Monday, May 16, 2011

Fundraising with my microCarve A4 CNC

This last weekend, my daughters went to a special SacAnime Con. It was a Japan Disaster Relief con, which raised $6556. My daughters had some space on a vendor table at the con, and last week they asked me of I could make something that they could sell to raise money for disaster relief.

I set aside my other projects, and turned out a number of little "remembrance tablets", as you see in the pictures here. The idea was that for each one we sell, we'd pass on the profits to Second Harvest Japan, Japan's first food bank. We think they do great work, whether there's been a disaster or not. So it seemed like a good cause to support.

The tablets are about 1.5 by 2.25 inches (~3.7 x 6 cm), hung on a cord so to be worn around the neck. Each design is bilingual, English and Japanese. I took a bit of a liberty with the "Prosper" tablets, the Japanese is more properly "Prosperity" but the English word was too long to fit on the tablet with the level of detail I'm able to carve at present.

Tohoku disaster remembrance: Recovery in Kanji and English.

Tohoku disaster remembrance token: Health in Kanji and English.

Tohoku disaster remembrance tablet: Prosper in Kanji and English.

Tohoku Rememberance Tablet: Tsunami of Love in Kanji/Hirigana and English.
This tablet is larger than the others, measuring 2 x 3.5 inches (5 by 9 cm). The detail is far more striking in person than in this photo where the light from overhead washes it out.

There were some other designs that I'll try to get decent photos of soon.

Unfortunately, we weren't able to sell all of these tablets, I still have many left. If you're interested, drop me an email. I have instances of all the above plus a couple of other designs available. And it'll still benefit Japan--that's what these were made for.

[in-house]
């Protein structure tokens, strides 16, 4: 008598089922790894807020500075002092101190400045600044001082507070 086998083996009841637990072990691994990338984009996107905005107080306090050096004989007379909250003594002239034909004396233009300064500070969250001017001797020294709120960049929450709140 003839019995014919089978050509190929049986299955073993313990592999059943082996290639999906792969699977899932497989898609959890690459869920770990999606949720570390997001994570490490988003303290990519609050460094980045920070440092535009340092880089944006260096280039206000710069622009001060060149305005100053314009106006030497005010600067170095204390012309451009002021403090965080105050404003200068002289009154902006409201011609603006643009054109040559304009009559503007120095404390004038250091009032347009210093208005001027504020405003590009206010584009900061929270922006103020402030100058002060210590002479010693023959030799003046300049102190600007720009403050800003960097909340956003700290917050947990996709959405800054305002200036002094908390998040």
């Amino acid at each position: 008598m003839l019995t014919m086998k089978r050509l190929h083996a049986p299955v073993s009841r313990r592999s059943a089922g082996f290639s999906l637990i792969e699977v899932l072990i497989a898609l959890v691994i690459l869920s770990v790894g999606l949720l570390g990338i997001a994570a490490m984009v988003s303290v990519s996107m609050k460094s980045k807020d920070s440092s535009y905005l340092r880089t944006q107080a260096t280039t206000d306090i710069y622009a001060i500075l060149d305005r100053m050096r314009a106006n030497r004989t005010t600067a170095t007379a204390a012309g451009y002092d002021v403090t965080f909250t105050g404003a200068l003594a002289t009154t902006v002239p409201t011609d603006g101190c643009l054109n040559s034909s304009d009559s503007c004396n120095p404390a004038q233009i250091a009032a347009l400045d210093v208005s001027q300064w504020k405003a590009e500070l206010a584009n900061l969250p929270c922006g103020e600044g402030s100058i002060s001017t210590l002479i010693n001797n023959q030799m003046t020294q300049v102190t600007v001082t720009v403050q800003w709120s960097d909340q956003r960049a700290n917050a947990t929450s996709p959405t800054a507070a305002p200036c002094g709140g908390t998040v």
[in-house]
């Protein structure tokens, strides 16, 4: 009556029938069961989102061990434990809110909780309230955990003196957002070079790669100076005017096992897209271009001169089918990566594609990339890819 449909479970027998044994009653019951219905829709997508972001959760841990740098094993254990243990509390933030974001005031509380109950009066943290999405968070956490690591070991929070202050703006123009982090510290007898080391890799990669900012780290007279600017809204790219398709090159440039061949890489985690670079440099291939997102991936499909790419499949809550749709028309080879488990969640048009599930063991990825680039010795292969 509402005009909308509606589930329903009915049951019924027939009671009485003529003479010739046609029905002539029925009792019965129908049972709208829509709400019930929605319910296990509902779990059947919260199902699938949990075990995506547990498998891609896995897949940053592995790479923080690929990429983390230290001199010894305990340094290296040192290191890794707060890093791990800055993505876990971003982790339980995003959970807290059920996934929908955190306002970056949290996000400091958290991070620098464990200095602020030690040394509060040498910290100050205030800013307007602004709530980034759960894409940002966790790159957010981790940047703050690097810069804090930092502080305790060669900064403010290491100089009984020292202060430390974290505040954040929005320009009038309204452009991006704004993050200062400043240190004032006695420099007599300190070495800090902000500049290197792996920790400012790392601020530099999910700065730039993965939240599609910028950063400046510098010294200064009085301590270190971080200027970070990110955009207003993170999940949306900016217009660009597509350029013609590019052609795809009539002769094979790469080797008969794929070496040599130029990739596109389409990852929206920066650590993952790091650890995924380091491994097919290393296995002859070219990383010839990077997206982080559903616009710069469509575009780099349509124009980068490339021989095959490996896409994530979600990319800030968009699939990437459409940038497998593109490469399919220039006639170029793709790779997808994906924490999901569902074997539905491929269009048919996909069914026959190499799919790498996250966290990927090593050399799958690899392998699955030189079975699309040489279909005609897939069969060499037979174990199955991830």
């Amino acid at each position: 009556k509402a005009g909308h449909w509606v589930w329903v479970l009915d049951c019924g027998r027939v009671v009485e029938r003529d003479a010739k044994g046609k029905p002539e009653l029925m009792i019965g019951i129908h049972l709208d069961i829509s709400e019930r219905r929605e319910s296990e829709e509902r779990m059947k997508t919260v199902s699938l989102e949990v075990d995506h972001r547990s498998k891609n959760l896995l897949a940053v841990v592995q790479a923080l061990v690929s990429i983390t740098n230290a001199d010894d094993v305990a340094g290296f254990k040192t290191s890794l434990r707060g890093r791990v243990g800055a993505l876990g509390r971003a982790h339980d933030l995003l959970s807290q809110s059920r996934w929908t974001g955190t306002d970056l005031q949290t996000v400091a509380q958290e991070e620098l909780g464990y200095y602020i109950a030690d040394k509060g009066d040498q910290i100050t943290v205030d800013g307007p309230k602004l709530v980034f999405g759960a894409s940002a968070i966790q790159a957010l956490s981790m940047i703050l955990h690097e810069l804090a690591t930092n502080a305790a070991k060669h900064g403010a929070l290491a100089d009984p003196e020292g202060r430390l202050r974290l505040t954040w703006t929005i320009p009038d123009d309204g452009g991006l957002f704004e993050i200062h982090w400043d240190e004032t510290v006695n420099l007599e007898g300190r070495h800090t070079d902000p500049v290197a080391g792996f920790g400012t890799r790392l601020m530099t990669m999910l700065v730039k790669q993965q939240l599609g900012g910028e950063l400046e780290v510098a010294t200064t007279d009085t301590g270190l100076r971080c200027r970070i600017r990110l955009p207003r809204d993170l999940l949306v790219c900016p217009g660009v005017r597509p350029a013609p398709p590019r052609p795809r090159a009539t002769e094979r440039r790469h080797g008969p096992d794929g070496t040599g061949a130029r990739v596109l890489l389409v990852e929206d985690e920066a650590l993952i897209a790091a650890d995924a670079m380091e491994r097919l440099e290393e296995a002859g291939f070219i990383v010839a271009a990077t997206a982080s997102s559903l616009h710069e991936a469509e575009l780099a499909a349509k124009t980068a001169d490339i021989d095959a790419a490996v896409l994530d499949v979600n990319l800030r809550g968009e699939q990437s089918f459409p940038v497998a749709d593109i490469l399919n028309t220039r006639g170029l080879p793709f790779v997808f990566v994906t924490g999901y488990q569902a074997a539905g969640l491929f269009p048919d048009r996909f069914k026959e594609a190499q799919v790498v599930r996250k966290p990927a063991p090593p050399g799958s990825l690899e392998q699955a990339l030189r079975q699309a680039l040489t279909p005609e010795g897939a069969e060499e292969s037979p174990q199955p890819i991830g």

Making the Tohoku Remembrances

These were made using the image-to-gcode converter included with EMC2. It's got some serious quirks to its behavior I had to overcome. When I originally set out to make these, I had two ways I could do it. I considered writing my own gcode programs by hand, and using the image converter.

I decided to go with the image converter because I thought it would allow me to make more different designs faster than writing my own programs by hand. Unfortunately, I was wrong. The time I spent learning the quirks of the image converter, with what sort of feature depth I would get, how much of a border around the image, and so on was far, far more than I expected. It would have been far more productive to hand-code the simple designs I ended up with.

My original ideas were more involved, more like the "Tsunami of Love" design, above, which was carved last of all at about midnight before the con. On each iteration I ended up simplifying my designs while trying to get the sort of features I wanted in the carving. I wanted to have the Kanji characters carved into the wood, originally, but I couldn't control the way the software managed the depth and width of the lines when doing this. The Kanji would end up barely visible, and the English characters were unreadable.

A CNC Success, in a Way
I took advantage of this project as an initial test of my ability to do some small-scale production with my new CNC. As a fundraiser, I have to say it didn't work out so well, but as a first go at some small-scale, simple production it was a success--barely.

My decision to rely on someone else's software that I don't entirely understand was a real weak point, but I still managed to turn out a decent number of pieces of work before the con. The investment of time into each one was over double what I originally expected. Still, I got them done within the time margin I provided for this project. Barely.

I'm happy with the results, particularly the Tsunami of Love item, and think I could go on to make some better stuff. Though I clearly need to work on my toolchain. In the future I need to have a tool at hand that I'm familiar with that will produce better results than the free image-to-gcode converter. And I need to have something that's more powerful than hand-written gcode programs for all but the simplest designs.

I've learned a lot over the past week, both about myself and my CNC machine. Now I'm ready for the next step.

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